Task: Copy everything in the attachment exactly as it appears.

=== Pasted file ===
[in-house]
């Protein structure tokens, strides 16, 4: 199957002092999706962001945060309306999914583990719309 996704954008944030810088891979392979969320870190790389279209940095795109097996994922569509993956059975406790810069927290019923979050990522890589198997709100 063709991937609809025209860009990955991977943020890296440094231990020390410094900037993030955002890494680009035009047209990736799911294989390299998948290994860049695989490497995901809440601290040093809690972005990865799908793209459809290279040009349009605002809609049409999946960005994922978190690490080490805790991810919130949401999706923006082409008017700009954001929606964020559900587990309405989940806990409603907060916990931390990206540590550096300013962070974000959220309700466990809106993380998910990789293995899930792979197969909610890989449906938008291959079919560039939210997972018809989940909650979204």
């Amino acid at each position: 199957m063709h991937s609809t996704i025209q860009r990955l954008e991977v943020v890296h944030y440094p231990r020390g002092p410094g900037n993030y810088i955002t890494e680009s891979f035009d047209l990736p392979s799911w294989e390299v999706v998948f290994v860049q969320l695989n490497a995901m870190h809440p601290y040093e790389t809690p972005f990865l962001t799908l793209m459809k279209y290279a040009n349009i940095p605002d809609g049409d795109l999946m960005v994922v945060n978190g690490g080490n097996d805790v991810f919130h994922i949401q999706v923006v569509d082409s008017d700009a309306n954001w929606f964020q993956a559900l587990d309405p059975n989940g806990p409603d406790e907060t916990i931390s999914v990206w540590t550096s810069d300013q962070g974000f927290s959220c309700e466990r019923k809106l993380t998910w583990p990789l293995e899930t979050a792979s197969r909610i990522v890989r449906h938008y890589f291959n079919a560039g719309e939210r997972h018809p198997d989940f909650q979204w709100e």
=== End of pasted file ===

[in-house]
């Protein structure tokens, strides 16, 4: 199957002092999706962001945060309306999914583990719309 996704954008944030810088891979392979969320870190790389279209940095795109097996994922569509993956059975406790810069927290019923979050990522890589198997709100 063709991937609809025209860009990955991977943020890296440094231990020390410094900037993030955002890494680009035009047209990736799911294989390299998948290994860049695989490497995901809440601290040093809690972005990865799908793209459809290279040009349009605002809609049409999946960005994922978190690490080490805790991810919130949401999706923006082409008017700009954001929606964020559900587990309405989940806990409603907060916990931390990206540590550096300013962070974000959220309700466990809106993380998910990789293995899930792979197969909610890989449906938008291959079919560039939210997972018809989940909650979204």
């Amino acid at each position: 199957m063709h991937s609809t996704i025209q860009r990955l954008e991977v943020v890296h944030y440094p231990r020390g002092p410094g900037n993030y810088i955002t890494e680009s891979f035009d047209l990736p392979s799911w294989e390299v999706v998948f290994v860049q969320l695989n490497a995901m870190h809440p601290y040093e790389t809690p972005f990865l962001t799908l793209m459809k279209y290279a040009n349009i940095p605002d809609g049409d795109l999946m960005v994922v945060n978190g690490g080490n097996d805790v991810f919130h994922i949401q999706v923006v569509d082409s008017d700009a309306n954001w929606f964020q993956a559900l587990d309405p059975n989940g806990p409603d406790e907060t916990i931390s999914v990206w540590t550096s810069d300013q962070g974000f927290s959220c309700e466990r019923k809106l993380t998910w583990p990789l293995e899930t979050a792979s197969r909610i990522v890989r449906h938008y890589f291959n079919a560039g719309e939210r997972h018809p198997d989940f909650q979204w709100e």